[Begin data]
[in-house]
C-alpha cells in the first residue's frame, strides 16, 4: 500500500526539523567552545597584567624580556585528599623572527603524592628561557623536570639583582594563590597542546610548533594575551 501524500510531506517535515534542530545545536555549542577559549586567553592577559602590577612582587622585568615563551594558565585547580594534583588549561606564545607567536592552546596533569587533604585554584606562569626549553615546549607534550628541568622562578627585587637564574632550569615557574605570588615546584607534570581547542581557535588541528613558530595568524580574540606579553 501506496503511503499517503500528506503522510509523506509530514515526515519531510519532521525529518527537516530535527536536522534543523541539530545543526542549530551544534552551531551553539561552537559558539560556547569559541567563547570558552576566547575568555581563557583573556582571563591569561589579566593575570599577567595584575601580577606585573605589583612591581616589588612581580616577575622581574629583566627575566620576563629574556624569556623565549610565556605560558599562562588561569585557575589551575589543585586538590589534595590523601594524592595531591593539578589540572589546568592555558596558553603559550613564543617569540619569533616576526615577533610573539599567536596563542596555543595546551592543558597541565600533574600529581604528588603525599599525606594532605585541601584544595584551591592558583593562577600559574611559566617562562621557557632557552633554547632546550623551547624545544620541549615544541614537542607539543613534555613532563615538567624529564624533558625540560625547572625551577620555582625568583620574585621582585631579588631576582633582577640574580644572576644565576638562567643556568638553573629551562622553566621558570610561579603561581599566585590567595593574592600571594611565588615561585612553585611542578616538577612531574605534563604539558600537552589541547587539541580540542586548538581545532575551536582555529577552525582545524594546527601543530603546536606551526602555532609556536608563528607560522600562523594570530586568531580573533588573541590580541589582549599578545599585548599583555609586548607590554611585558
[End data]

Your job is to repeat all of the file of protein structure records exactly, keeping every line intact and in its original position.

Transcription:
[in-house]
C-alpha cells in the first residue's frame, strides 16, 4: 500500500526539523567552545597584567624580556585528599623572527603524592628561557623536570639583582594563590597542546610548533594575551 501524500510531506517535515534542530545545536555549542577559549586567553592577559602590577612582587622585568615563551594558565585547580594534583588549561606564545607567536592552546596533569587533604585554584606562569626549553615546549607534550628541568622562578627585587637564574632550569615557574605570588615546584607534570581547542581557535588541528613558530595568524580574540606579553 501506496503511503499517503500528506503522510509523506509530514515526515519531510519532521525529518527537516530535527536536522534543523541539530545543526542549530551544534552551531551553539561552537559558539560556547569559541567563547570558552576566547575568555581563557583573556582571563591569561589579566593575570599577567595584575601580577606585573605589583612591581616589588612581580616577575622581574629583566627575566620576563629574556624569556623565549610565556605560558599562562588561569585557575589551575589543585586538590589534595590523601594524592595531591593539578589540572589546568592555558596558553603559550613564543617569540619569533616576526615577533610573539599567536596563542596555543595546551592543558597541565600533574600529581604528588603525599599525606594532605585541601584544595584551591592558583593562577600559574611559566617562562621557557632557552633554547632546550623551547624545544620541549615544541614537542607539543613534555613532563615538567624529564624533558625540560625547572625551577620555582625568583620574585621582585631579588631576582633582577640574580644572576644565576638562567643556568638553573629551562622553566621558570610561579603561581599566585590567595593574592600571594611565588615561585612553585611542578616538577612531574605534563604539558600537552589541547587539541580540542586548538581545532575551536582555529577552525582545524594546527601543530603546536606551526602555532609556536608563528607560522600562523594570530586568531580573533588573541590580541589582549599578545599585548599583555609586548607590554611585558